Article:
'Racial' note contains lines from poem about suicide

David Yates May 3, 2011, 5:37am


In a $4.5 million federal lawsuit filed April 17, a Dallas pastor and members of her church claim they were discriminated against because of their race by employees of a local Cracker Barrel restaurant.

Among the discriminatory acts, the plaintiffs allege that as they were leaving the restaurant they were handed a note which they say was a racial threat.

The note read: "Guns aren't lawful; Nooses give; Gas smells awful; You might as well live."

However, the Southeast Texas Record found that those lines are from the poem "Resume" written in 1925 by American poet Dorothy Parker.

The complete poem reads:

Razors pain you;
Rivers are damp;
Acids stain you;
And drugs cause cramp;
Guns aren't lawful;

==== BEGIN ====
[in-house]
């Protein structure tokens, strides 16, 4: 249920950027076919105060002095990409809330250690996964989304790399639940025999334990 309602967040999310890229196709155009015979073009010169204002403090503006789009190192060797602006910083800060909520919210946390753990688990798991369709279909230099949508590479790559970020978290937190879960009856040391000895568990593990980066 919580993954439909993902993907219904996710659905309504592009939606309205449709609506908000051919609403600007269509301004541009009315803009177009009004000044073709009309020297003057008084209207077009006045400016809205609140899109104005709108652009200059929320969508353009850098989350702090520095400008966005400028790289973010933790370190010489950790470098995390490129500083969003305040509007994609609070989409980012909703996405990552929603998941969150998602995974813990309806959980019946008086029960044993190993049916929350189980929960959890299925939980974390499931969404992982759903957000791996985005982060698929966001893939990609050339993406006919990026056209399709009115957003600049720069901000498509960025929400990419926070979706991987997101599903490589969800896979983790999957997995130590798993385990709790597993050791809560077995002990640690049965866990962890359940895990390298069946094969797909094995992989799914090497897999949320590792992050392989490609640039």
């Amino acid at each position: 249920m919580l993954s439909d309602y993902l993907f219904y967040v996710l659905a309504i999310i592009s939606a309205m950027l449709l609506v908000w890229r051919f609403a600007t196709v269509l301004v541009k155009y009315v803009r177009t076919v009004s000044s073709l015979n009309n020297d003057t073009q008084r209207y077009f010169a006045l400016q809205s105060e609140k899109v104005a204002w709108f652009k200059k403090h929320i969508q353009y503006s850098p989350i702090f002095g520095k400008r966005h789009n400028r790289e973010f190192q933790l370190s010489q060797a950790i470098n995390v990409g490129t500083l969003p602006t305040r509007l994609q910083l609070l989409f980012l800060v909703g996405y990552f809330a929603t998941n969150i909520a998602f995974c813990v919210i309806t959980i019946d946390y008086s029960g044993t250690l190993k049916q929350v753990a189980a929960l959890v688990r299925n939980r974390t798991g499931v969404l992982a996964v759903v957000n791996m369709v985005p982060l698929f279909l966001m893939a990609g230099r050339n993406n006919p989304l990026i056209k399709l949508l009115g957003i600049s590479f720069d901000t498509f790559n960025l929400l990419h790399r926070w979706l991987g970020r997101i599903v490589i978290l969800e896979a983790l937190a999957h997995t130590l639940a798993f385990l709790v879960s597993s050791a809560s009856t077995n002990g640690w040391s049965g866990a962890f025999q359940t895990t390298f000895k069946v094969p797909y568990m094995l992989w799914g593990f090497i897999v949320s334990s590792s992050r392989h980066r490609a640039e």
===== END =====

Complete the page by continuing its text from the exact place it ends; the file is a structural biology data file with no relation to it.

Nooses give;
Gas smells awful;
You might as well live.

It is one of Parker's most famous poems, and is based on her first experience attempting suicide by cutting her wrists in 1923.

The speaker in the poem casually lists various methods she has tried in committing suicide. She decides it is too much trouble to try and kill yourself, so you "might as well live."

Parker herself attempted suicide several more times between 1923 and 1932, including overdosing on sedatives, consuming a bottle of shoe polish and taking sleeping powder.

But Parker lived until June 7, 1967, when she died at age 73.

The poem found a new audience in the 1999 movie, "Girl, Interrupted," about a young woman's experience in a mental hospital.

The lines are recited by the character Lisa, played in the film by Angelina Jolie.

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